The inappropriateness of using TLC as a principal analytical method is compounded by the fact that the values of APM degradation products being measured are close to the limits of detection of the method (cite). (4) Thus, the values purportedly obtained by the TLC method cannot be considered to be very precise. Finally, an important decomposition product of APM, aspartic acid (AA) cannot be detected at all using TLC.

In short, for reasons which are not apparent, the petitioner chose to use a semi-quantitative analytical method to analyze for numerous major APM breakdown products close to the limits of detection, when thatmethod is not the best method available. The quality of the analytical data presented are, therefore, substantially inferior to those which could have reasonably been obtained.

(b) The Searle Analyses for APM Decomposition Products are Deficient. Aside from its choice of TLC over HPLC, the analyses conducted by the petitioner to identify and quantify the breakdown products of APM in soft drinks are plagued by numerous significant deficiencies which result in clear and unmistakable inadequacies in the detection and quantification of the major decomposition products of APM in soft drinks. In the face of these deficiencies, Searle has not reasonably identified substances formed in soft drinks because of the use of APM, as required under section 409 (c) (5) (A) of the FDC Act 21 U.S.C. 348 (c) (5) (A). The safety of this use of APM cannot be said to have been shown to a reasonable certainty in the face of these inadequacies.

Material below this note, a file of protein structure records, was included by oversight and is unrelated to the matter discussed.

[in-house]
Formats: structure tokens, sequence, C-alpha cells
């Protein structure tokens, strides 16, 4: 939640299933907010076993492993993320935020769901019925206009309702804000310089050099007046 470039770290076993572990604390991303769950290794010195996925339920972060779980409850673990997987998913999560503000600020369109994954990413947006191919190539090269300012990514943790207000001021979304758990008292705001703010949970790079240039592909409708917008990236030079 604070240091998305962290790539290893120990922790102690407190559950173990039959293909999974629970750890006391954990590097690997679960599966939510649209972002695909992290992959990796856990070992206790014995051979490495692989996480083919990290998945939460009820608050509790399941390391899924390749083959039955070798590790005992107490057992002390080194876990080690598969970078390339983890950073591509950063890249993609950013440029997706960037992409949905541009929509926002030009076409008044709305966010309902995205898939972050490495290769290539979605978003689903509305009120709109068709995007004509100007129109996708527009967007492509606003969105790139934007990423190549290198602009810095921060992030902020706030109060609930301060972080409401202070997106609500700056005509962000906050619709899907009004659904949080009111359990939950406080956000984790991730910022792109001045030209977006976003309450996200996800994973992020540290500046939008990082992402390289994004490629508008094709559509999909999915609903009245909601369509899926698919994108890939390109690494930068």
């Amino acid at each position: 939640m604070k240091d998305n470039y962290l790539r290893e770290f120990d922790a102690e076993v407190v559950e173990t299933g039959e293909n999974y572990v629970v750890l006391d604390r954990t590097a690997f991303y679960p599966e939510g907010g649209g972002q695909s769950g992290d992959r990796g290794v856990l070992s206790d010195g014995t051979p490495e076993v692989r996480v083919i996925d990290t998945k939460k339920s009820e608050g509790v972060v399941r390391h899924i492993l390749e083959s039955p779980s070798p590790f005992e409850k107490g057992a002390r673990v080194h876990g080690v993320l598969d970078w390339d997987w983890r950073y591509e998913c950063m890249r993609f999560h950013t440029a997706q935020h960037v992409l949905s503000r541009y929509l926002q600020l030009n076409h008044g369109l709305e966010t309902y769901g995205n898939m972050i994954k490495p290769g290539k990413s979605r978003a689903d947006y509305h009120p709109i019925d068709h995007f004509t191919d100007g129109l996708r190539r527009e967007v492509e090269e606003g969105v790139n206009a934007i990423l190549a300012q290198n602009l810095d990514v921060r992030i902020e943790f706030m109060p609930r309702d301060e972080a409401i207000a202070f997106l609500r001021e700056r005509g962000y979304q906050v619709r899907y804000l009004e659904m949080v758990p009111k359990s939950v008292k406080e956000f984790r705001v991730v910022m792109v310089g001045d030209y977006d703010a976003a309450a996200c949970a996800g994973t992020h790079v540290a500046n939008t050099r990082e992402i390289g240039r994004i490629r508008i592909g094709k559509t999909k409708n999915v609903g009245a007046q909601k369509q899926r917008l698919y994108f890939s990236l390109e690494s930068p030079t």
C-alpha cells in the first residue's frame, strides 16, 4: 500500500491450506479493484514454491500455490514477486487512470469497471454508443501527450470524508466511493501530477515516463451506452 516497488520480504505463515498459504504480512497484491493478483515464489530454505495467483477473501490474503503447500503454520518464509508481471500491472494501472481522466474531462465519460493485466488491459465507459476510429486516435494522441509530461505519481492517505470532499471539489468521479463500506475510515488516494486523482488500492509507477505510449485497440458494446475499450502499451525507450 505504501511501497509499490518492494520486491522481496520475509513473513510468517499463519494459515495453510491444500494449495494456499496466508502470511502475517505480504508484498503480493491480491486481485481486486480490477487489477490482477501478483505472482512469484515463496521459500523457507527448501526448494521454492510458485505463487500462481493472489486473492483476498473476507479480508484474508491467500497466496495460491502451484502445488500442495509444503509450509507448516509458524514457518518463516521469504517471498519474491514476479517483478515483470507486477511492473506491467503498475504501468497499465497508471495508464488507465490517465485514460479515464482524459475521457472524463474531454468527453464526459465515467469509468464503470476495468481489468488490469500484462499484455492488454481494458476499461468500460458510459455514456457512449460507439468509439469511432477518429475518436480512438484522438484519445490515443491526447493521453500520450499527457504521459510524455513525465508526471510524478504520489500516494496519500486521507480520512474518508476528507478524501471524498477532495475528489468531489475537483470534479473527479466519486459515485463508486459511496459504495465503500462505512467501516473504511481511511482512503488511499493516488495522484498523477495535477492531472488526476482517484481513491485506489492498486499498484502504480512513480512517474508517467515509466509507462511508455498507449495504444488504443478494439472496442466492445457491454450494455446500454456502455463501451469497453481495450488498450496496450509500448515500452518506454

There are at least six significant deficiencies in the HPLC analyses undertaken by Searle to identify and quantify APM and DKP in soft drinks:

(a) The standards for use of HPLC to detect APM and DKP were prepared in buffered aqueous solutions. A far better technique would have been to prepare the standards using beverage matrices. The use of beverage matrices would have reduced the danger of interfering compounds coeluting with the compounds of interest.

(b) Searle does not appear to have submitted to FDA to HPLC chromatograms of the blanks (unsweetened beverages); without these chromatograms, the results obtained in sweetened beverages cannot be evaluated.

(c) The chromatograms of the beverages which were submitted by Searle contain peaks which can cause difficulties with quantification. For example, the DKP in the root beer chromatograms is badly overlapped by another peak.

(d) No recovery data for DKP were presented and the precision of the DKP concentrations was only determined for standard solutions.

(e) The purity of the initial APM was not established, although it can contain at least five percent impurities, as calculated from the zero time values in Searle's studies.